Reverse Culture Shock
It has been a few weeks since my return back to the UK from Japan. I had come back about 9 months ago for about 10 days but because I was doing a lot of sight seeing and felt like a tourist, I really didn’t feel like I was truly back. Now that I am back living and working in London I’ve come across the phenomenon of reverse culture shock.
Firstly though, what is culture shock? In the Oxford Dictionary, culture shock can be defined as this:
The feeling of disorientation experienced by someone when they are suddenly subjected to an unfamiliar culture, way of life, or set of attitudes
I think some of us may have experienced this before when travelling to a foreign country and encountering or seeing things that are considered unfamiliar in the country you have spent the majority of your life in. Of course I had experienced culture shock when I moved to Japan. Even though I have grown quite accustomed to their cultures and attitudes, Japan still feels somewhat of a new world to me. Reverse culture shock is the opposite of that. Since I have been living in Japan for a number of years, culture in the UK has become a bit unfamiliar to the point where I felt anxious at certain times. Here were some of the UK’s norms I had to get used to again.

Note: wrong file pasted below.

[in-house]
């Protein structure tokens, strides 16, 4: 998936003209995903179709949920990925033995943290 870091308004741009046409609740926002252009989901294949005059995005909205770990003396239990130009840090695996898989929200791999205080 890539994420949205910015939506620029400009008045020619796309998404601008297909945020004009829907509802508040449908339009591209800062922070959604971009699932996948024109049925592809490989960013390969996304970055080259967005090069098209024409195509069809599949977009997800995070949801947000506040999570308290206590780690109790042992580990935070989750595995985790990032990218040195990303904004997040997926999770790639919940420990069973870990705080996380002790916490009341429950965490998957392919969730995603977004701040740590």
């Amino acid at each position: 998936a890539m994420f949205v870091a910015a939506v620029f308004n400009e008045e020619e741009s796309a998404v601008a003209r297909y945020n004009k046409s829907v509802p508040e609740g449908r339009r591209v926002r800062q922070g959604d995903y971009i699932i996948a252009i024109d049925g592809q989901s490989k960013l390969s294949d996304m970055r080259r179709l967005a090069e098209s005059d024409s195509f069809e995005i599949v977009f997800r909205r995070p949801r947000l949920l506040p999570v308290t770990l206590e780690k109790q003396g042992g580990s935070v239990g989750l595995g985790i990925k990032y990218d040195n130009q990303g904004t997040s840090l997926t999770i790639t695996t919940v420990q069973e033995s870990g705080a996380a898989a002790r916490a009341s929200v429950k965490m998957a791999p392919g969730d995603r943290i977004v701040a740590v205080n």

One of the things that shocked me when I first went to Japan was the lack of ethnic diversity. It seems odd to say this but I was surprised to see nothing but Japanese people in Japan. London is considered one of the most diverse cities in the world. For example, in 2011 only 44.1% of people in London are White British, 37% of the population were born outside the UK and over 300 languages are spoken in London. In Japan in 2011, 98.5% of the population is Japanese making it a very homogeneous culture. In Tokyo you do tend to see non-Japanese people but they seem to be mainly tourists but it is somewhat rare meet a lot of non-Japanese people who live and work in Japan. Although, after time I had gotten used to the homogeneous nature of Japan but when returning back to the UK, I felt overwhelmed by the sheer amount of different races I could see. Not even just seeing all the different races but hearing all the different languages. I went into to Uniqlo to buy a jumper but I heard Korean, Mandarin (or Cantonese, I can’t tell!) and even the woman at the register accidentally spoke to me in Italian!
Another behaviour that I had realised I had lost was the fact that I could not cross roads properly anymore. It does sound strange but in Japan they have the jaywalking law just like America. I do remember when I had started living in Japan I did not know of this law and always wondered why are people waiting at the lights when there are no cars whatsoever. “Just cross!”, I always thought to myself, so in typical British fashion I crossed the roads when there was a green light and got stared at. For any Japanese, American readers, there is no law such as Jaywalking in the UK which means British people can cross wherever they like and not be penalised.